Decathlon indicates Irish expansion plans as Ballymun store outperforms expectations

Decathlon's first Irish store opened in Dublin in June 2020
Decathlon indicates Irish expansion plans as Ballymun store outperforms expectations

Gordon Deegan

Sports retail giant Decathlon has plans to open two more stores in Ireland and "expand in Limerick, Cork or Galway as a priority in the coming years".

That is according to a directors' report in new accounts, which show Irish revenues at Decathlon Sports Ireland Ltd declined by seven per cent from €17.8 million to €16.58 million last year.

The retailer opened its first Irish store at Ballymun, Dublin in June 2020 after a €13 million investment as the country emerged from the first Covid-19 lockdown.

In May 2021, the store was boasting the highest sales of surfboards in the world in any of Decathlon’s 1,750 stores.

The chief executive of Decathlon Ireland, Bastien Grandgeorge, said on Friday the flagship Irish store in Ballymun is "outperforming our expectations since its opening in June 2020 and will be for sure within the best performing store overall in the group on a 12-month trend”.

Mr Grandgeorge said the Ballymun store's opening performance "was Decathlon's best-ever new country opening" in terms of sales and visitors to a new store.

He said: “The online activity has been also boosted by the change of habits of purchase from sporty people during the pandemic and is growing multiple digit.

Mr Grandgeorge added the firm is now actively recruiting for more than 40 posts, including 20 managerial roles in retail and finance.

'Great potential'

He added: "That confirms the great potential of this country in the sport practice, and so our will to continue to invest massively to develop our local presence, for stores and online."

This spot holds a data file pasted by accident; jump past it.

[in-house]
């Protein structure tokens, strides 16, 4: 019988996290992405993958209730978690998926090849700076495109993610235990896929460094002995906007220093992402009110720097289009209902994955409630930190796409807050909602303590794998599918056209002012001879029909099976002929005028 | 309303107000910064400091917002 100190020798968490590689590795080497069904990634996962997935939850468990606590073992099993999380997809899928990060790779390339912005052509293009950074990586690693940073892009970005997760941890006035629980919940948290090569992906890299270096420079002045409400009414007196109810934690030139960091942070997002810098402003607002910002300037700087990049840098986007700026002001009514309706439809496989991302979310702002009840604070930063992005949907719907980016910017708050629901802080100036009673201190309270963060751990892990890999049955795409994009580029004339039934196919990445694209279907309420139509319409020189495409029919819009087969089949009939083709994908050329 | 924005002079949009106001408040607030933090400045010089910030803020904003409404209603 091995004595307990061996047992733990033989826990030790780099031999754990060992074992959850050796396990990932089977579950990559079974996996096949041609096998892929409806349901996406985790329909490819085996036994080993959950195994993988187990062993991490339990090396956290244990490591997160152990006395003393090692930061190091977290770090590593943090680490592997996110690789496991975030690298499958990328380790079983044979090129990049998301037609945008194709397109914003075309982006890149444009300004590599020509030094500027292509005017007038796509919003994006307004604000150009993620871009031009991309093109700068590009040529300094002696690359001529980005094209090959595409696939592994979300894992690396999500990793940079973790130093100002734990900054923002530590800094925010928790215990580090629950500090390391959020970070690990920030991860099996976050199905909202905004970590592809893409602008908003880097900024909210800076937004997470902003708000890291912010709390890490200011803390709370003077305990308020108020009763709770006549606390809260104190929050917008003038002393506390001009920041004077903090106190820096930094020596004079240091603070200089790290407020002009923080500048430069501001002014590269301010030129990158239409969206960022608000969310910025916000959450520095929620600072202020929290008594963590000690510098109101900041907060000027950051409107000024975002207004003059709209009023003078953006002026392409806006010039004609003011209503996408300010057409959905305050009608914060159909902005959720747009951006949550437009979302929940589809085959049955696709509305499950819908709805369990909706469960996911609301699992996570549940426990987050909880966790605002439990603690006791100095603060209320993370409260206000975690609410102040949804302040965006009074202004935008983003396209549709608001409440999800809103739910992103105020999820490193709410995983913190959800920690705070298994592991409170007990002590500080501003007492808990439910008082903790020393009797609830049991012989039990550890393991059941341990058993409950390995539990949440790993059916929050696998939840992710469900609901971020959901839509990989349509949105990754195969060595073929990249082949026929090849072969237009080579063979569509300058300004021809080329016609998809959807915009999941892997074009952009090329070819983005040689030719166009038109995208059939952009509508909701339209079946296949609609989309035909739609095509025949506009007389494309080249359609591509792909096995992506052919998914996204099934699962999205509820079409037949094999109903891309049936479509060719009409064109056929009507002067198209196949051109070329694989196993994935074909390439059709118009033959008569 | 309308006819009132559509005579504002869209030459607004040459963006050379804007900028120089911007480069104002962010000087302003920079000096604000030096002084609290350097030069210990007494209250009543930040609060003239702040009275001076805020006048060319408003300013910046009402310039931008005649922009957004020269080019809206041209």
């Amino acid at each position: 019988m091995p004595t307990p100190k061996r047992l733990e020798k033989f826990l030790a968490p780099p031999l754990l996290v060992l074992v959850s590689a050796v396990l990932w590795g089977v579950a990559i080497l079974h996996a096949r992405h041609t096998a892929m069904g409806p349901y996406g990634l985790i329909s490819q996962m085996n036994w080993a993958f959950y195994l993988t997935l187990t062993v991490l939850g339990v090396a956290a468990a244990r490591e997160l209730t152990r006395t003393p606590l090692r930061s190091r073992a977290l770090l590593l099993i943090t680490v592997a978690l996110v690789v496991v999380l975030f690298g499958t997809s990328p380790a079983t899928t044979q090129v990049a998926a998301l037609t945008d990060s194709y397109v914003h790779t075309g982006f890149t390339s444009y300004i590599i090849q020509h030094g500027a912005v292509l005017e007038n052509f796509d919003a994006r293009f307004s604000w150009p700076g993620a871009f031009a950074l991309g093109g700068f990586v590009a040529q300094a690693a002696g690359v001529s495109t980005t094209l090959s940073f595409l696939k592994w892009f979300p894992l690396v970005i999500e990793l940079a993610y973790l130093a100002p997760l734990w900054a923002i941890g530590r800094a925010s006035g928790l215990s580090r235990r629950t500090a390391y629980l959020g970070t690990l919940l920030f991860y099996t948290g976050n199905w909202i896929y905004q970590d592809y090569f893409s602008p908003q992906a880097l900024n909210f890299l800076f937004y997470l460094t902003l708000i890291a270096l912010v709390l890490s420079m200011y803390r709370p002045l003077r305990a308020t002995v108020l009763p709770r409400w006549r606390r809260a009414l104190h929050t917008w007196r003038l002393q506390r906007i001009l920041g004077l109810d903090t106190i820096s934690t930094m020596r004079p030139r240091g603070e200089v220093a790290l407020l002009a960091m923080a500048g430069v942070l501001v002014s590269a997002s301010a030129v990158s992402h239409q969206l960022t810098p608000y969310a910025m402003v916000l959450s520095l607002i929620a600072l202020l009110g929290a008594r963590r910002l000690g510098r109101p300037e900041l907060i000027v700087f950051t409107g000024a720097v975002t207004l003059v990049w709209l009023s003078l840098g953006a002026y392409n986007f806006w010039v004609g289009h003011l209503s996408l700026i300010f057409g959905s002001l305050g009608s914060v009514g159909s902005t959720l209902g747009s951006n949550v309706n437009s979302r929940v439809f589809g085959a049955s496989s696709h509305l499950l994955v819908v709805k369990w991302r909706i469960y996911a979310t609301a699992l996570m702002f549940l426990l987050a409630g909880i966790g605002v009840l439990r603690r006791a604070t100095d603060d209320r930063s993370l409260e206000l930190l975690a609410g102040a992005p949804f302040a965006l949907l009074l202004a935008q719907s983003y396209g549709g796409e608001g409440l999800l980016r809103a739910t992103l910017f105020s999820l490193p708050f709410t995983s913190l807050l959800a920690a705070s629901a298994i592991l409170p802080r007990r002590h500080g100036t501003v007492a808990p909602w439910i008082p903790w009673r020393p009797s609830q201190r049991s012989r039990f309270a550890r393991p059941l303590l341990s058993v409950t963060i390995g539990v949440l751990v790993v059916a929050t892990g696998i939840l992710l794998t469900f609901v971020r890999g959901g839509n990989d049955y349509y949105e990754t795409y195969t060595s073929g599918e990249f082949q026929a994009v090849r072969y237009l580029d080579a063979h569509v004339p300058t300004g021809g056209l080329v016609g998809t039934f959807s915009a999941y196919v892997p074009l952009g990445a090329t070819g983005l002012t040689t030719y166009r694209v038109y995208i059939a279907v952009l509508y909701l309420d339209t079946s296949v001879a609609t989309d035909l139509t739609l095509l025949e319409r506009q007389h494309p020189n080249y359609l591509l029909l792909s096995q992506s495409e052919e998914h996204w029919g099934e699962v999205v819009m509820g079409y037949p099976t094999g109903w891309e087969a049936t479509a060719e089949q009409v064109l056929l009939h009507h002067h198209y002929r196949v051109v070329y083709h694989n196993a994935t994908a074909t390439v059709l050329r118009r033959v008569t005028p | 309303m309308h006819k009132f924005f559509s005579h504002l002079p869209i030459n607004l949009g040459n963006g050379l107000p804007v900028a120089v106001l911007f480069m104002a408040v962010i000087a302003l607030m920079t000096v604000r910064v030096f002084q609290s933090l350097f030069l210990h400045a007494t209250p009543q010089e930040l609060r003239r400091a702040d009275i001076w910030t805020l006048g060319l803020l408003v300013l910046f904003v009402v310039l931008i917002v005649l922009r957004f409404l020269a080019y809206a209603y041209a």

According to the directors’ report attached to the accounts, despite the economic impact of the pandemic, Decathlon Ireland “has seen its market share grow in the Republic of Ireland as a result of the success of the online activity”.

Decathlon launched its online sales here in 2015 and the directors state the success of online business “has helped to establish confidence in relation to the success of this group in this country, when restrictions are lifted”.

The directors state that as a consequence of the pandemic, revenues declined by seven per cent.

The report states: “Facing the crisis, the company engaged in actions to control the level of margin of its activity and also reduce its cost base”.

The directors said, as a result, the level of profit increased.

European supplies

Since June 2018, Decathlon Ireland Sports Ltd also acts as the supply centre for its European activities. The company’s revenues for last year totalled €5.52 billion — a decrease of seven per cent on the €59 billion for 2019. However, the company’s pre-tax profits last year increased 22.6 per cent to €53.3 million.

A breakdown of revenues shows €5.25 billion was generated in Europe, €299.7 million in ‘rest of world’ and €16.58 million in Ireland. The company paid out a dividend of €37.95 million.

The numbers of people employed last year also more than tripled from 34 to 103, leading staff costs to increase by 139 per cent to €3.8 million.

The directors also noted that due to Covid-19 restrictions since last December, Decathlon’s Irish store was only partially open for essential goods.

They state this resulted in five months of effective closure in 2021, while stores in Europe have also been hit by closures. The directors said this will impact on revenues for 2021.

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